Who Regulates NEMT Providers?
Who Qualifies for NEMT?
According to the Centers for Medicare and Medicaid Services (CMS), a Medicaid beneficiary must have one or more of the following unmet needs in order to qualify for NEMT:
- Not having a valid driver’s license
- Not having a working vehicle available at their household
- Being unable to travel or wait for services alone
- Having a physical, cognitive, mental, or developmental limitation
Important Resources for NEMT Providers
Starting an NEMT business can be a different process depending on where you’re located, so it’s a good idea to check with your local Medicaid center and make sure you understand those guidelines before you jump in. That being said, the following is a general list of guidelines that aspiring NEMT providers should become familiar with.
In order to get paid for providing transportation services, NEMT providers must have a valid contract with the entity providing them with trips. This could be state Medicaid, a transportation broker, or a managed care organization. If you don’t have a contract with one of these organizations, you won’t be able to receive reimbursements.
This essentially means that as a provider, you need to make sure you get coverage of transportation services pre-authorized before a beneficiary can receive transportation. Depending on the state, there are a few different ways pre-authorization can be given, including:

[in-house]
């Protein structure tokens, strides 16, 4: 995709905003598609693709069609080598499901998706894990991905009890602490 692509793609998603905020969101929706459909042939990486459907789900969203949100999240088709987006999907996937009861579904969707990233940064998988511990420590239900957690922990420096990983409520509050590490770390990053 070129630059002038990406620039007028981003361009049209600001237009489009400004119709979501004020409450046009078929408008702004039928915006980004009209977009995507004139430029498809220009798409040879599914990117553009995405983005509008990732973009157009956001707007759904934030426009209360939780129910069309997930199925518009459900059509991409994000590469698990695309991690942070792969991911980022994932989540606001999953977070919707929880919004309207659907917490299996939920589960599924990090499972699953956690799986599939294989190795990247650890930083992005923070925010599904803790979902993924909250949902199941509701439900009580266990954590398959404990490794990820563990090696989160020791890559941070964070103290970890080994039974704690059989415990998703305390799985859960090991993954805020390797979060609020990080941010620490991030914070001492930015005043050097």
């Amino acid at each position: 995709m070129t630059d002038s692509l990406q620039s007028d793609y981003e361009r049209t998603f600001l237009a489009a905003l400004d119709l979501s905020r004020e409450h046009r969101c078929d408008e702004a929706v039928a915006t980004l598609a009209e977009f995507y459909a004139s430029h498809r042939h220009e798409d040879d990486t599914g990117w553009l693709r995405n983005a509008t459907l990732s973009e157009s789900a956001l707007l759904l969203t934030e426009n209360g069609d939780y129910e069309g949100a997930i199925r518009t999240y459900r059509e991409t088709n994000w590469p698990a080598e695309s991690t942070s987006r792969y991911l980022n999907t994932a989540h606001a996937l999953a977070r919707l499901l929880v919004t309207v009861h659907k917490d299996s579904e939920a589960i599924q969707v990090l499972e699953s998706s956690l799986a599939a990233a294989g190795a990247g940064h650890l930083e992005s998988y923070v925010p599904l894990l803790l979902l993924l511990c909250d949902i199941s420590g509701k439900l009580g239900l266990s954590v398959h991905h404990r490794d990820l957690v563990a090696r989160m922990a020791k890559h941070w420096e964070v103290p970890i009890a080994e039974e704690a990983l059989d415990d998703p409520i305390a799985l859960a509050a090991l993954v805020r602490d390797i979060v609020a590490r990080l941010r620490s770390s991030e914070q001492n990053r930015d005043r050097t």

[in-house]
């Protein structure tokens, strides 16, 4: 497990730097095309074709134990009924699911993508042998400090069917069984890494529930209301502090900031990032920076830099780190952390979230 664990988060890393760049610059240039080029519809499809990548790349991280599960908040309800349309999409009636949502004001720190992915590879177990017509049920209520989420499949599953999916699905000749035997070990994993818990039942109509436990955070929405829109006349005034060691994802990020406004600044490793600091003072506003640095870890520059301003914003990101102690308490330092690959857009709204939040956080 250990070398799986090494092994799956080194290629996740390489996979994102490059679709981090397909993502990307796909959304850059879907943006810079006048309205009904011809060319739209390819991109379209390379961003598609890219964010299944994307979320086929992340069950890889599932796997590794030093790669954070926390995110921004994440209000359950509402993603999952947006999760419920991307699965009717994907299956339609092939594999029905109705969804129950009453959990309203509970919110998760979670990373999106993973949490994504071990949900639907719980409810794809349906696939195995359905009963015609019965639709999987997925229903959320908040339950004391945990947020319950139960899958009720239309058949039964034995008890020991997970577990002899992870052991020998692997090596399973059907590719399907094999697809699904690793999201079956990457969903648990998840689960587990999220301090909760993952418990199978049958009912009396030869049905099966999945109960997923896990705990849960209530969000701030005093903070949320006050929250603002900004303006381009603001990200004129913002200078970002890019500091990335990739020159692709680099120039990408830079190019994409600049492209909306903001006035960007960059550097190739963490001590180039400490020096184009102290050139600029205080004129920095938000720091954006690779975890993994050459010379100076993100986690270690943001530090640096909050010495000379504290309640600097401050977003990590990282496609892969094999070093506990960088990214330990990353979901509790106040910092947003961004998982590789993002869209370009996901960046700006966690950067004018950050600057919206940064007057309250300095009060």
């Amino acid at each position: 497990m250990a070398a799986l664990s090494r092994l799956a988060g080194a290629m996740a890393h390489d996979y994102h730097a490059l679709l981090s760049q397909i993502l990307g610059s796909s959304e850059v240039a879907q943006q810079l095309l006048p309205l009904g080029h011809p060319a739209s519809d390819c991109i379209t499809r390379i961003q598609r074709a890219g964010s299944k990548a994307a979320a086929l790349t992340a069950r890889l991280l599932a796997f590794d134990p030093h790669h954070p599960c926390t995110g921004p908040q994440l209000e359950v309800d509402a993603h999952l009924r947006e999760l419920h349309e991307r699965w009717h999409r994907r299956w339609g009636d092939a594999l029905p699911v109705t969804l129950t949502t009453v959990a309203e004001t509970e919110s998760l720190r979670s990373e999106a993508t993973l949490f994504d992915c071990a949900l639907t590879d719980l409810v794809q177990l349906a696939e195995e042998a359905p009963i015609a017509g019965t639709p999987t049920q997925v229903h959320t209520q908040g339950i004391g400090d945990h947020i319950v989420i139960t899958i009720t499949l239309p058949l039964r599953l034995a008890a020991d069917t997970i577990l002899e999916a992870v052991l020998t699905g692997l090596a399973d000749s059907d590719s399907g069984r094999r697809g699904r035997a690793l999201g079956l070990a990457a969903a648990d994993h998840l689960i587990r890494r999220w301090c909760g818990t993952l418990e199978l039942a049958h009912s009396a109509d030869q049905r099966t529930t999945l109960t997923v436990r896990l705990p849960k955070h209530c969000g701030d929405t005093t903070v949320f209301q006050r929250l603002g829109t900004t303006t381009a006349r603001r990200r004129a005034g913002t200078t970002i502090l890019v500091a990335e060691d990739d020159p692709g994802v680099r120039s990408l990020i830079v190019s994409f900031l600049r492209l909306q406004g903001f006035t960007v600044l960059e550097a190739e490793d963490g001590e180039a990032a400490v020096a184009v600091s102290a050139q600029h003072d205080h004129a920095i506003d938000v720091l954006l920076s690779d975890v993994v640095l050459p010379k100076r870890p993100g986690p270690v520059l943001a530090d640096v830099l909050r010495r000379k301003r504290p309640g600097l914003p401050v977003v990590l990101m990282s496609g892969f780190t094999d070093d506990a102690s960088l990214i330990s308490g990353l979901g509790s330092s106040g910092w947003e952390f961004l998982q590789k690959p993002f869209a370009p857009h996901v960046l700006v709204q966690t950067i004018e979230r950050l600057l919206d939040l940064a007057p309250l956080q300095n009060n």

- Getting a physician to authorize the need for beneficiary transportation
- Confirming that a beneficiary’s drop-off point was a medical facility
- Having a medical facility phone in the request for transportation
Each state has different requirements, so it’s important to make sure you know what your state wants before getting trips.
NEMT is very specific about where a passenger is picked up from and taken to in order for the trip to be seen as valid. Many state Medicaid agencies require that the passenger is picked up from their home, taken to their appointment, then brought back to their home without any additional stops. If the passenger is taken to a grocery store, mall, or friend’s house, the trip can no longer be billed to Medicaid.
If you’re receiving reimbursements through Medicaid, you can’t get any additional payments because of longer than expected wait times. This is why it’s important for providers to make sure a trip is still happening before they send their drivers out.
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If you already have a business and you’re ready to improve your process, schedule a free demo of our non-emergency medical transportation software to see how you can become more efficient by automating your scheduling, routing, billing, and dispatching processes!